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At Ease
Developer(s)Apple Computer
Stable release
5.0.2 / 1998; 26 years ago (1998)[1]
Operating systemSystem 7.1Mac OS 8.5[1]
TypeFile browser/Desktop environment

At Ease was an alternative to the Macintosh desktop developed by Apple Computer in the early 1990s for the classic Mac OS. It provided a simple environment for new Macintosh users and young children to help them to work without supervision. At Ease replaces the Finder desktop, providing a simple tabbed panel-oriented graphical user interface in which applications and documents are represented by icons on large buttons. Aside from its security features, its interface and basic functionality is very similar to the Packard Bell Navigator.


At Ease for Workgroups

At Ease for Workgroups allows users to log on to a server from any workstation that has the At Ease software installed. At Ease for Workgroups introduced a number of network-specific features not found in the original At Ease. The workgroup version enabled client configuration, network access and restrictions on how the client's computer can be used. In addition to the beige-colored Applications "folder" and the blue-colored Documents "folder" that each user had in his or her workspace, the workgroup version of the software also allowed for easier access to removable media: a pink-colored folder would appear in the user's profile for any CD-ROM inserted into the computer and a green-colored folder would appear for a floppy disk. These features were controlled for each user by the administrator. At Ease for Workgroups also included an Administration program that can add users and workgroups to the network.

At Ease for Workgroups 5 also provided a restricted Finder mode that allowed the Finder to operate instead of the traditional At Ease panels. It provided quick access to the user's documents folder which could be stored on an AppleShare IP server. The restricted Finder mode later evolved into Mac OS 9's multiple users feature.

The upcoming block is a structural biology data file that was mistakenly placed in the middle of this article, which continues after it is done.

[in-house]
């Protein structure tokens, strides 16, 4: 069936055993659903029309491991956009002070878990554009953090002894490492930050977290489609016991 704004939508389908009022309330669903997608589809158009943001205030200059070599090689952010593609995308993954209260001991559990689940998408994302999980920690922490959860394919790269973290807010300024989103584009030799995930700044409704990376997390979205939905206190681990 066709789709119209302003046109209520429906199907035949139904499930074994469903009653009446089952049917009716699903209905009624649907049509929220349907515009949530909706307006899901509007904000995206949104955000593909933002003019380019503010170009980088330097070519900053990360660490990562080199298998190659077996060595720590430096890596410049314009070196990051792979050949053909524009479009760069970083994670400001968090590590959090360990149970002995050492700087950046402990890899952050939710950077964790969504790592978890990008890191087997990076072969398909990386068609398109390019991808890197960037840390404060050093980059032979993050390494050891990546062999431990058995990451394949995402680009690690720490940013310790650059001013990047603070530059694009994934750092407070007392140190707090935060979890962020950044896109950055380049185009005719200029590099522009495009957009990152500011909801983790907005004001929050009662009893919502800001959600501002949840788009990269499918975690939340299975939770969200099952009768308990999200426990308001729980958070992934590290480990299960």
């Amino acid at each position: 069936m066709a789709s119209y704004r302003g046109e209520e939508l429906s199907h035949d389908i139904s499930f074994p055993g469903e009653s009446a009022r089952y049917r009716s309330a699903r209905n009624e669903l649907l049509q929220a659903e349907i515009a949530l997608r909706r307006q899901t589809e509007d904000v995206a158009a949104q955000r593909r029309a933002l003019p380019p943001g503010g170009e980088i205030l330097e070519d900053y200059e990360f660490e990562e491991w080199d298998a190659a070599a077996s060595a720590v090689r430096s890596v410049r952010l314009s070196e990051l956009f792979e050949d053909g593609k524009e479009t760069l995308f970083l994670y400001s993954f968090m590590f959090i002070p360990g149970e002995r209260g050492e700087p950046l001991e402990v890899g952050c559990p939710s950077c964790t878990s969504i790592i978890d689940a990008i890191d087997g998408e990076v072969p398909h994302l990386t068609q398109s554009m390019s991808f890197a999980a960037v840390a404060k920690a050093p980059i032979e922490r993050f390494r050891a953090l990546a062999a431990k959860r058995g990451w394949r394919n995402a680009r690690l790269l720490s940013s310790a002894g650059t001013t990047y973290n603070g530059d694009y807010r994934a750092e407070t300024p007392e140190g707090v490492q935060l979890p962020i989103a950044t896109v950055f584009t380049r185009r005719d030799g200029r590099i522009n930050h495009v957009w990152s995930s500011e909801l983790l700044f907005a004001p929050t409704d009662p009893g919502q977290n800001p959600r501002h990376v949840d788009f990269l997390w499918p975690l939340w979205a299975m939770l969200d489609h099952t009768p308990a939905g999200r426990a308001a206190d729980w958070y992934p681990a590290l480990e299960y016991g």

Starting with version 4.0, At Ease was sold as part of the Apple Network Administrator Toolkit (ANAT),[3] which additionally included Apple Network Assistant and Apple User and Group Manager.[4][5]

Features brought into Mac OS 9

Built-in support for multiple users was implemented in Mac OS 9, bringing all of the features straight into the Mac OS and thus eliminating the need to install and use a different environment.

Even though At Ease was discontinued, certain aspects of its user interface appear in later versions of Mac OS. Its influence upon iOS, Apple's operating system for iPhone and iPad devices, has been noted.[6] There is also a similarity to the Launcher control panel in Mac OS 7 and 8.[7] In macOS, the Simple Finder is very similar to the idea of At Ease.[8]

See also


  1. ^ a b At Ease 5.0.2 Updater Document and Software, Apple Inc, July 2, 2001, archived from the original on May 6, 2010, retrieved May 28, 2008
  2. ^ "Apple's At Ease goes corporate". InfoWorld. July 26, 1993. p. 107. Retrieved October 13, 2021.
  3. ^ At Ease 4.0.1 Updater - Apple
  4. ^ Apple Network Administrator Toolkit 2.5 Brochure
  5. ^ Apple's Network Toolkit Eases Maintenance - The Journal
  6. ^ McLarty, Alex (April 28, 2010). "iPhone OS: At Ease!". The Mac Gamer. Archived from the original on February 29, 2012. Retrieved March 14, 2019.
  7. ^ Moore, Charles W. (October 2, 2001). "Using The Mac OS Launcher". Applelinks. Archived from the original on April 28, 2010. Retrieved March 14, 2019.
  8. ^ "OS X Yosemite: Set up a simplified Finder". Apple Inc. September 23, 2015. Archived from the original on 2014-11-10.